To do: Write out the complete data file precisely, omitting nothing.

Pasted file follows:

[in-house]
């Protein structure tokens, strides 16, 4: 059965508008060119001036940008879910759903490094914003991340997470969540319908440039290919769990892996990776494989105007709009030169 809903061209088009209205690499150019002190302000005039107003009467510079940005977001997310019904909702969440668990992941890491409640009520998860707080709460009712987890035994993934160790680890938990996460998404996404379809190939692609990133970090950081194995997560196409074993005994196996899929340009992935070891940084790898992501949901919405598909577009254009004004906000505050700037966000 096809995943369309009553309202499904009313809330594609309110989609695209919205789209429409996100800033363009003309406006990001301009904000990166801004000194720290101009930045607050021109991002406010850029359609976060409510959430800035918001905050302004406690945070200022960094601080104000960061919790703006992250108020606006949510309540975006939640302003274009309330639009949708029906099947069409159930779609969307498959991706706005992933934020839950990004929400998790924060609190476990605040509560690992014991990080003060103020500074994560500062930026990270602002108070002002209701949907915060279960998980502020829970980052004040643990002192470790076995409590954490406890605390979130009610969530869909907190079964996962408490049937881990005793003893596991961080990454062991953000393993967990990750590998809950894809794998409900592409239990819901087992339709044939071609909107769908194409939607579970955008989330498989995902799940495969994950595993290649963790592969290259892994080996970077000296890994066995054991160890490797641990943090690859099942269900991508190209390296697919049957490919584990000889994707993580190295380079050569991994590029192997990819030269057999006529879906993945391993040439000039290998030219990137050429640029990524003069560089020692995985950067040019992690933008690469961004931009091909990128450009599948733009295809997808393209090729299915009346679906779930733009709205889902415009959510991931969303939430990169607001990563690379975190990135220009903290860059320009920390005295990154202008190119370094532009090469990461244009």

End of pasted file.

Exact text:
[in-house]
């Protein structure tokens, strides 16, 4: 059965508008060119001036940008879910759903490094914003991340997470969540319908440039290919769990892996990776494989105007709009030169 809903061209088009209205690499150019002190302000005039107003009467510079940005977001997310019904909702969440668990992941890491409640009520998860707080709460009712987890035994993934160790680890938990996460998404996404379809190939692609990133970090950081194995997560196409074993005994196996899929340009992935070891940084790898992501949901919405598909577009254009004004906000505050700037966000 096809995943369309009553309202499904009313809330594609309110989609695209919205789209429409996100800033363009003309406006990001301009904000990166801004000194720290101009930045607050021109991002406010850029359609976060409510959430800035918001905050302004406690945070200022960094601080104000960061919790703006992250108020606006949510309540975006939640302003274009309330639009949708029906099947069409159930779609969307498959991706706005992933934020839950990004929400998790924060609190476990605040509560690992014991990080003060103020500074994560500062930026990270602002108070002002209701949907915060279960998980502020829970980052004040643990002192470790076995409590954490406890605390979130009610969530869909907190079964996962408490049937881990005793003893596991961080990454062991953000393993967990990750590998809950894809794998409900592409239990819901087992339709044939071609909107769908194409939607579970955008989330498989995902799940495969994950595993290649963790592969290259892994080996970077000296890994066995054991160890490797641990943090690859099942269900991508190209390296697919049957490919584990000889994707993580190295380079050569991994590029192997990819030269057999006529879906993945391993040439000039290998030219990137050429640029990524003069560089020692995985950067040019992690933008690469961004931009091909990128450009599948733009295809997808393209090729299915009346679906779930733009709205889902415009959510991931969303939430990169607001990563690379975190990135220009903290860059320009920390005295990154202008190119370094532009090469990461244009």